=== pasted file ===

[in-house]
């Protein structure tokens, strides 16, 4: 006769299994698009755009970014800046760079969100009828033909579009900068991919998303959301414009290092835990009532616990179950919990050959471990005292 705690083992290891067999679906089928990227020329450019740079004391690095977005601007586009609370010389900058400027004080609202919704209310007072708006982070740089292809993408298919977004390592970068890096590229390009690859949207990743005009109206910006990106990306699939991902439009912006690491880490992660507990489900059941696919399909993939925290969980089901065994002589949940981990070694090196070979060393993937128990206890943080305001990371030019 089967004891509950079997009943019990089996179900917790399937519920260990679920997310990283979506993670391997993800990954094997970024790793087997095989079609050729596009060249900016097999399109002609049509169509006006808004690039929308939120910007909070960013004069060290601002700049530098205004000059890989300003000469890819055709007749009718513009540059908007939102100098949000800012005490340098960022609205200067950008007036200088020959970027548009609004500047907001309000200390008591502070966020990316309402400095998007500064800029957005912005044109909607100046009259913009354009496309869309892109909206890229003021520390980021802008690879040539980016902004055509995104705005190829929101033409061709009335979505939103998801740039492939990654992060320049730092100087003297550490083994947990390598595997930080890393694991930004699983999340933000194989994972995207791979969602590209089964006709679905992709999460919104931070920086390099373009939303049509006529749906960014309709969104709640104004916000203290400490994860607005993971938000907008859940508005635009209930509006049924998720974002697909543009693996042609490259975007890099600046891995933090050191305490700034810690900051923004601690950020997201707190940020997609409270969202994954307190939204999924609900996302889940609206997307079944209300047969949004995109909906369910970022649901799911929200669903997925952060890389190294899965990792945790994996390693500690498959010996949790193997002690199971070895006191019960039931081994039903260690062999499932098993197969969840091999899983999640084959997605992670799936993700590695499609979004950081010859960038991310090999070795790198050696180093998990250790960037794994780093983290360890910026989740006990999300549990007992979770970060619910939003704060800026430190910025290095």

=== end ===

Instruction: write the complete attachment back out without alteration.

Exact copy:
[in-house]
């Protein structure tokens, strides 16, 4: 006769299994698009755009970014800046760079969100009828033909579009900068991919998303959301414009290092835990009532616990179950919990050959471990005292 705690083992290891067999679906089928990227020329450019740079004391690095977005601007586009609370010389900058400027004080609202919704209310007072708006982070740089292809993408298919977004390592970068890096590229390009690859949207990743005009109206910006990106990306699939991902439009912006690491880490992660507990489900059941696919399909993939925290969980089901065994002589949940981990070694090196070979060393993937128990206890943080305001990371030019 089967004891509950079997009943019990089996179900917790399937519920260990679920997310990283979506993670391997993800990954094997970024790793087997095989079609050729596009060249900016097999399109002609049509169509006006808004690039929308939120910007909070960013004069060290601002700049530098205004000059890989300003000469890819055709007749009718513009540059908007939102100098949000800012005490340098960022609205200067950008007036200088020959970027548009609004500047907001309000200390008591502070966020990316309402400095998007500064800029957005912005044109909607100046009259913009354009496309869309892109909206890229003021520390980021802008690879040539980016902004055509995104705005190829929101033409061709009335979505939103998801740039492939990654992060320049730092100087003297550490083994947990390598595997930080890393694991930004699983999340933000194989994972995207791979969602590209089964006709679905992709999460919104931070920086390099373009939303049509006529749906960014309709969104709640104004916000203290400490994860607005993971938000907008859940508005635009209930509006049924998720974002697909543009693996042609490259975007890099600046891995933090050191305490700034810690900051923004601690950020997201707190940020997609409270969202994954307190939204999924609900996302889940609206997307079944209300047969949004995109909906369910970022649901799911929200669903997925952060890389190294899965990792945790994996390693500690498959010996949790193997002690199971070895006191019960039931081994039903260690062999499932098993197969969840091999899983999640084959997605992670799936993700590695499609979004950081010859960038991310090999070795790198050696180093998990250790960037794994780093983290360890910026989740006990999300549990007992979770970060619910939003704060800026430190910025290095």